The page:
The elephant artworks interrogating Korean life: ‘When we get rid of the power structure, what will we see?’

PSBF
조회수 156

The elephant artworks interrogating Korean life: ‘When we get rid of the power structure, what will we see?’


원문기사: https://www.theguardian.com/artanddesign/2023/apr/24/the-elephant-artworks-interrogating-korean-life-when-we-get-rid-of-the-power-structure-what-will-we-see?fbclid=IwAR3PvdTsTtldYpikTkcmenYZu3gF-X8pnB3gZioQOF49RmJT4szpgO5FM4I

‘When we visualise an elephant, the first thing we think about is its nose’: Oum Jeongsoon in front of one of her award-winning elephant pieces.

‘When we visualise an elephant, the first thing we think about is its nose’: Oum Jeongsoon in front of one of her award-winning elephant pieces. Photograph: Gwangju Biennale Foundation 


Oum Jeongsoon became fascinated with elephants more than a decade ago. Her latest sculpture has no trunk and invites touch – and it’s just won a $100,000 prize


It’s a strange sight at an art exhibition. While people mill around, respectfully observing works from a distance, some walk towards a white sculpture with their arms outstretched. Then they put their hands directly on to it: the cardinal art sin.

But this artwork doesn’t just invite touch – it depends on it. Wool and fabric cover a 3m x 3m, 500kg iron skeleton. The figure looks at once familiar and alien: its large ears and thick legs are instantly recognisable but there is no tail, trunk or face. Touching the elephant, something stirs.

On display at the 14th Gwangju Biennale, the South Korean artist Oum Jeongsoon’s Elephant Without Trunk is the inaugural winner of the art show’s $100,000 Park Seo-Bo art prize. It’s the latest instalment in her ongoing project, Another Way of Seeing, which draws from experiences of difference to suggest new modes of understanding the world.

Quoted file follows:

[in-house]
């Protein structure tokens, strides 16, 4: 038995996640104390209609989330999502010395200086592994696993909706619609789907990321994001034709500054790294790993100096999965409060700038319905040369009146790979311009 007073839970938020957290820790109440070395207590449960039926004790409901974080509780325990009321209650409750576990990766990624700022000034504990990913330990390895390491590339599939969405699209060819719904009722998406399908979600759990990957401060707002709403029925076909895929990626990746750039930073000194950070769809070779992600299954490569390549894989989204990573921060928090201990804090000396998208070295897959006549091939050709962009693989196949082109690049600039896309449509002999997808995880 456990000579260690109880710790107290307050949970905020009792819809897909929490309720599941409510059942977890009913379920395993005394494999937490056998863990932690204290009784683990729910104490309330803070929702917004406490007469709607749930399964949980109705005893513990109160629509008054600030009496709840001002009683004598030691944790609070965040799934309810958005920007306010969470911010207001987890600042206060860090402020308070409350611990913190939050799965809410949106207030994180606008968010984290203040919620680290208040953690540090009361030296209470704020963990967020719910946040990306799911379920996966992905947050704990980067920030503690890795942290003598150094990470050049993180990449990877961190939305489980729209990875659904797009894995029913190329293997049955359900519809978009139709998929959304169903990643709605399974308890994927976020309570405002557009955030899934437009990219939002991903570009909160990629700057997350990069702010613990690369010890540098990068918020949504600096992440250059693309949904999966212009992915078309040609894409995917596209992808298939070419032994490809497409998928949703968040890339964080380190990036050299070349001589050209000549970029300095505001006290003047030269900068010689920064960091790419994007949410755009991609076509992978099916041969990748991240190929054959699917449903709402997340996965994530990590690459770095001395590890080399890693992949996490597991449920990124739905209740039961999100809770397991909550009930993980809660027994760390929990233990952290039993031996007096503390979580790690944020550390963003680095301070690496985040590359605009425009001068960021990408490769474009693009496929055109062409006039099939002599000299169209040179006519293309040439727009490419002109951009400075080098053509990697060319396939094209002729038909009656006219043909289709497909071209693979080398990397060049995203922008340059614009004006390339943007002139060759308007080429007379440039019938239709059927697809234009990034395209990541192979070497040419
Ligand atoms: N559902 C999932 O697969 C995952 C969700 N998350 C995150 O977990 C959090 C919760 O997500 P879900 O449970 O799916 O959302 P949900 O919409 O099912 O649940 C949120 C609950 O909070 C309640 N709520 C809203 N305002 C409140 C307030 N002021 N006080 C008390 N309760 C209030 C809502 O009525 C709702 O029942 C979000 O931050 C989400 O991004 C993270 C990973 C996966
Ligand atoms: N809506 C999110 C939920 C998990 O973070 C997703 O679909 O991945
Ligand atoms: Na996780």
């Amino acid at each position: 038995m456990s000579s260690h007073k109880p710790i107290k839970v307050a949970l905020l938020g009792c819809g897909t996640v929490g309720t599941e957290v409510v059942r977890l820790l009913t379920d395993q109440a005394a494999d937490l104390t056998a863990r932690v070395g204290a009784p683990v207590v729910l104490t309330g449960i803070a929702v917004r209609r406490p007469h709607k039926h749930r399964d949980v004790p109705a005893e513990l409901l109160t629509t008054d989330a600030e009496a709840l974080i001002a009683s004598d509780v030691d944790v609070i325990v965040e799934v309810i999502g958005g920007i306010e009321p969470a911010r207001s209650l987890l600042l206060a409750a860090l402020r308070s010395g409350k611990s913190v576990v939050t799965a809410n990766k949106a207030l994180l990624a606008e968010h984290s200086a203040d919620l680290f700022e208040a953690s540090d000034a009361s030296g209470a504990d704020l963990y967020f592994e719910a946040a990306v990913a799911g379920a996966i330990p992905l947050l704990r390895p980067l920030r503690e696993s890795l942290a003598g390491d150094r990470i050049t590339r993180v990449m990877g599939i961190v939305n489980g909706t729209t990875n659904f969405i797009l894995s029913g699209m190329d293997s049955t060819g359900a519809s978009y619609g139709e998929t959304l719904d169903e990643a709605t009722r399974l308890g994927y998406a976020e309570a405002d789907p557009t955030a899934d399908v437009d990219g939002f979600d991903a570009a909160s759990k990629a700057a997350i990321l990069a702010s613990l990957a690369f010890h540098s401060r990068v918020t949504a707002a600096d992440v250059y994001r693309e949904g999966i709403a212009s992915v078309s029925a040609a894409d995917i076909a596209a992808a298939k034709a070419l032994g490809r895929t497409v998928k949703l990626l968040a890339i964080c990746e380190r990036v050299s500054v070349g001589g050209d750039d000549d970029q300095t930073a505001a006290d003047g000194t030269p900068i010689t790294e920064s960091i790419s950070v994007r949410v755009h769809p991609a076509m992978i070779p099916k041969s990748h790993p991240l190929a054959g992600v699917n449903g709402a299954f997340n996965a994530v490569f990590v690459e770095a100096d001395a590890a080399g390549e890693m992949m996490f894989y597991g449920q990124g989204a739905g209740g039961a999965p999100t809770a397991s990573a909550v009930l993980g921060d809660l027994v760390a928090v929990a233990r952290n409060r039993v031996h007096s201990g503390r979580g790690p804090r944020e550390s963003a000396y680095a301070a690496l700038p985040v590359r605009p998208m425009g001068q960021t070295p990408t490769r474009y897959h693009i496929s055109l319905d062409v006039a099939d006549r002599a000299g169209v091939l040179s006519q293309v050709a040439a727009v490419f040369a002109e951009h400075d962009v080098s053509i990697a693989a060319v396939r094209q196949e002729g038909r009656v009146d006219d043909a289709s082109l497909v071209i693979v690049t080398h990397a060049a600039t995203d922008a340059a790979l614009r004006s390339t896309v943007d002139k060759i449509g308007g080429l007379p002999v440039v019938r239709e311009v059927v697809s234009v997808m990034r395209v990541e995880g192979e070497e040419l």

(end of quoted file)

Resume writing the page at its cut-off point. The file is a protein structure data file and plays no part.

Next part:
A hand on the artwork

‘It was a natural process for me to also question what it means to not see.’ Photograph: Gwangju Biennale Foundation


“In my art career, I usually deal with the topic of what it means to see,” Oum says from Kote, an art space in Seoul’s bustling Insa-dong district. It’s days after the prize announcement, and the artist, who was born in the central province of Chungju in 1961, speaks mostly through an interpreter, Ho Bin Kim. “It was a natural process for me to also question what it means to not see.”

Oum launched Another Way of Seeing in 1996, beginning as an art teacher for blind school students before starting her own workshops. Since 2008, she has been fascinated by elephants, after reading about the first elephant to arrive on the Korean peninsula via Indonesia 600 years ago as a gift from Japan.

After the creature trampled a government official who mocked its appearance, it was exiled to the southern Jangdo Island. There’s a loneliness in this story that comes across in Oum’s works.

Another of Oum’s elephants

Another of Oum’s elephants. Photograph: Gwangju Biennale Foundation


Her award-winning piece, she says, “represents the current situation of minorities in Korea … I’m looking at the similarities between oppressed groups and the elephant, who was going around as a stranger”.

Oum’s first elephant workshop took place at Gwangju’s Uchi Park zoo, giving the biennale prize additional significance. The blind students touched the elephants and shared what they felt through art. A workshop in Chiang Mai, Thailand, with disabled or ill elephants, offered a new depth.